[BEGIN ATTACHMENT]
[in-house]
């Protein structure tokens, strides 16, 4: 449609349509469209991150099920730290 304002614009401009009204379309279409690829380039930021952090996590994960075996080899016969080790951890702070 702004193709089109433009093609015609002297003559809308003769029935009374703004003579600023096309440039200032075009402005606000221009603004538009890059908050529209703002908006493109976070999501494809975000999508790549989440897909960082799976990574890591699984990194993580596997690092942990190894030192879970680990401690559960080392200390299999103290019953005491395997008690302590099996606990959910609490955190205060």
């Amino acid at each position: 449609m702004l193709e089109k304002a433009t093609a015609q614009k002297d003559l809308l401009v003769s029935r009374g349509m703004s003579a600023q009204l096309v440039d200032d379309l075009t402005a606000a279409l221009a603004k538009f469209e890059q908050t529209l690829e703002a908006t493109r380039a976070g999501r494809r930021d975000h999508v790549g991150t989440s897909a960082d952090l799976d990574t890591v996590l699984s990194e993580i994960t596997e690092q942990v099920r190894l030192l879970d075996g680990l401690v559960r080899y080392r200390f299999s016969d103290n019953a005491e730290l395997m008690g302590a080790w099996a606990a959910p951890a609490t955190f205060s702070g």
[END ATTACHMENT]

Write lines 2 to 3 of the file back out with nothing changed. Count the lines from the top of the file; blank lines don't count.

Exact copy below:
């Protein structure tokens, strides 16, 4: 449609349509469209991150099920730290 304002614009401009009204379309279409690829380039930021952090996590994960075996080899016969080790951890702070 702004193709089109433009093609015609002297003559809308003769029935009374703004003579600023096309440039200032075009402005606000221009603004538009890059908050529209703002908006493109976070999501494809975000999508790549989440897909960082799976990574890591699984990194993580596997690092942990190894030192879970680990401690559960080392200390299999103290019953005491395997008690302590099996606990959910609490955190205060």
């Amino acid at each position: 449609m702004l193709e089109k304002a433009t093609a015609q614009k002297d003559l809308l401009v003769s029935r009374g349509m703004s003579a600023q009204l096309v440039d200032d379309l075009t402005a606000a279409l221009a603004k538009f469209e890059q908050t529209l690829e703002a908006t493109r380039a976070g999501r494809r930021d975000h999508v790549g991150t989440s897909a960082d952090l799976d990574t890591v996590l699984s990194e993580i994960t596997e690092q942990v099920r190894l030192l879970d075996g680990l401690v559960r080899y080392r200390f299999s016969d103290n019953a005491e730290l395997m008690g302590a080790w099996a606990a959910p951890a609490t955190f205060s702070g």